Smarter Living

March 20, 2014

Living Space: Don’t bring allergens indoors

Savvy strategies for keeping your home free of pollen and allergens.

If you have asthma or allergies, this time of year can be both welcomed and feared. Sure, the weather’s nicer, but if you’re sneezing all the time or struggling to breathe, it’s hard to enjoy it. Luckily, you can take steps to reduce the pollen and allergens in your home.

Start in the bedroom

The bedroom typically harbors the most allergens. In addition to pollens and molds, it can also play host to dust mites in mattresses and pillows. The mites can cause a nighttime stuffy nose, problems breathing and even hives. To curb infestation, cover your pillows and mattress with protective covers. Washing all bedding weekly in hot water helps remove mites.

To avoid bringing pollen into the bedroom, remove clothing in the laundry room, leave your shoes outside the door, and if you have pets, banish them from the room. Besides having dander, pets can carry pollen inside on their fur. Avoid using dust ruffles on the bed that can collect allergens and keep the area under the bed clear. Be sure to vacuum under and behind the bed weekly.

Lastly, showering before bed will remove pollen from your hair and skin, helping you breathe easier while sleeping.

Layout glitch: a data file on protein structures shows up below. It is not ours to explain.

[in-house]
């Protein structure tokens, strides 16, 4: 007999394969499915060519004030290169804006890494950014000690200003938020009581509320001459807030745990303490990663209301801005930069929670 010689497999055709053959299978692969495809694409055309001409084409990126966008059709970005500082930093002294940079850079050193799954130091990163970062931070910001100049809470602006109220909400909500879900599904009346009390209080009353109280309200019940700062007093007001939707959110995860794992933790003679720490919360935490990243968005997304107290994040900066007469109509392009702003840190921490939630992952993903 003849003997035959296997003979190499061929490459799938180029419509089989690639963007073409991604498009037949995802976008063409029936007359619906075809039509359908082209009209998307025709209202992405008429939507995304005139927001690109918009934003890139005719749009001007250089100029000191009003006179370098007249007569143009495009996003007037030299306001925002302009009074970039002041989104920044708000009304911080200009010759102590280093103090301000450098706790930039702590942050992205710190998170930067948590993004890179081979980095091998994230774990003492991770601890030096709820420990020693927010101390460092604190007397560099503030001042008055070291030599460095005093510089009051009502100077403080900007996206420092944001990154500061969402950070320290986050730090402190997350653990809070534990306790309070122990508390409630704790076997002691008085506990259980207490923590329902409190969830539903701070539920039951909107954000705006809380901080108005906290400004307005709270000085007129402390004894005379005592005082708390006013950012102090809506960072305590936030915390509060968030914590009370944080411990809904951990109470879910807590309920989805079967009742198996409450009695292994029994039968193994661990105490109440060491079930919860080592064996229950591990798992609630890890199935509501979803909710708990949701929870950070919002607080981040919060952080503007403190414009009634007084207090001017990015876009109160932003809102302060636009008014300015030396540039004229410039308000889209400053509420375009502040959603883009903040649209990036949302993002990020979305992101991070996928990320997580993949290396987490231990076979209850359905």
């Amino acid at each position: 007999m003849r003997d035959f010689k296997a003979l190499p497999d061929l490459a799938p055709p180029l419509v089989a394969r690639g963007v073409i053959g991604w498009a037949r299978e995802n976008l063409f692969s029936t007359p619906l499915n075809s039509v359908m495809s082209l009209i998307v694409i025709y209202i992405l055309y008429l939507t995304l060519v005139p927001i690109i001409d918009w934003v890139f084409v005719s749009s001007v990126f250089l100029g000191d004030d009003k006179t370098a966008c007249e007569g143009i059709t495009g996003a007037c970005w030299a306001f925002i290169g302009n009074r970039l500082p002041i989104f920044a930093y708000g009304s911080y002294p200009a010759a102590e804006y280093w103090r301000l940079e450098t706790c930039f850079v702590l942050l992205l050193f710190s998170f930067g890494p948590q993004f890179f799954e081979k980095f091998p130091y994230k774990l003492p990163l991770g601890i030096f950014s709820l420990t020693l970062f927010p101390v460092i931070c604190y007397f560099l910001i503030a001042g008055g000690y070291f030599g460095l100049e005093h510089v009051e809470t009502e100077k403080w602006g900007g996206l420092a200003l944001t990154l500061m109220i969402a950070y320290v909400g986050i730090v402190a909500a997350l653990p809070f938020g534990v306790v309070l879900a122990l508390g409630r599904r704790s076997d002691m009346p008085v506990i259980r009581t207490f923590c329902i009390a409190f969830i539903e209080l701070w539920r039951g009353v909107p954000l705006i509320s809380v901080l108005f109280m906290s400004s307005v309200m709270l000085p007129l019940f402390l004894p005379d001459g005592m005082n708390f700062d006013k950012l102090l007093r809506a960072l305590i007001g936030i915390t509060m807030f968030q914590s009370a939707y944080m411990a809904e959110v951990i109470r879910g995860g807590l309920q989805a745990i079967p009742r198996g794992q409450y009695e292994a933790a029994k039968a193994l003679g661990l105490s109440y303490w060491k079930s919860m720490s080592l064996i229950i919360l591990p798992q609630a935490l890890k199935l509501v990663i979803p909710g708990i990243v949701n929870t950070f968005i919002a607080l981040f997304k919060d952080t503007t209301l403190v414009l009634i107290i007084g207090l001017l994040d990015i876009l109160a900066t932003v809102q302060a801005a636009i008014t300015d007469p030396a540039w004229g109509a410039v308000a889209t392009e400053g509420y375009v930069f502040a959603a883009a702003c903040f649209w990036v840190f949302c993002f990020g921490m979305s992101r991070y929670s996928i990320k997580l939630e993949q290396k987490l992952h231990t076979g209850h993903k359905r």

Decorating decisions

Some smart decorating choices will help keep the pollen and allergens in your house to a minimum. Instead of upholstered furniture, opt for leather. Carpeting is notorious for holding dirt and pollen, which can build up over time. Wood, linoleum or tile are more allergen-friendly floor coverings. Switch from heavy drapes to blinds or shutters that can be vacuumed easily.


Regular cleaning is one of the best ways to keep pollens at bay. Part of your arsenal is a good-quality vacuum with a HEPA filter. These machines provide the best cleaning because the dust and pollen are not spewed back into the room. It’s also smart to use natural cleaners because less volatile organic compounds are released into the air that can mix with dust, pollen and dander.

Your regimen should include regular deep cleaning of carpets. A professional steamer uses water hotter than most home steamer models and does a better job; some companies tout their dry carpet-cleaning process. Also, regularly clean air ducts and filters, which circulate outdoor and indoor air and can trap pollens and allergens.

Replace air conditioning filters monthly, buying a high-quality filter rated for allergens and pollen. Have your air ducts cleaned annually. Check high-humidity rooms often for the presence of mold, and scrub bathroom and laundry vents and fans often to make sure they don’t develop mold.

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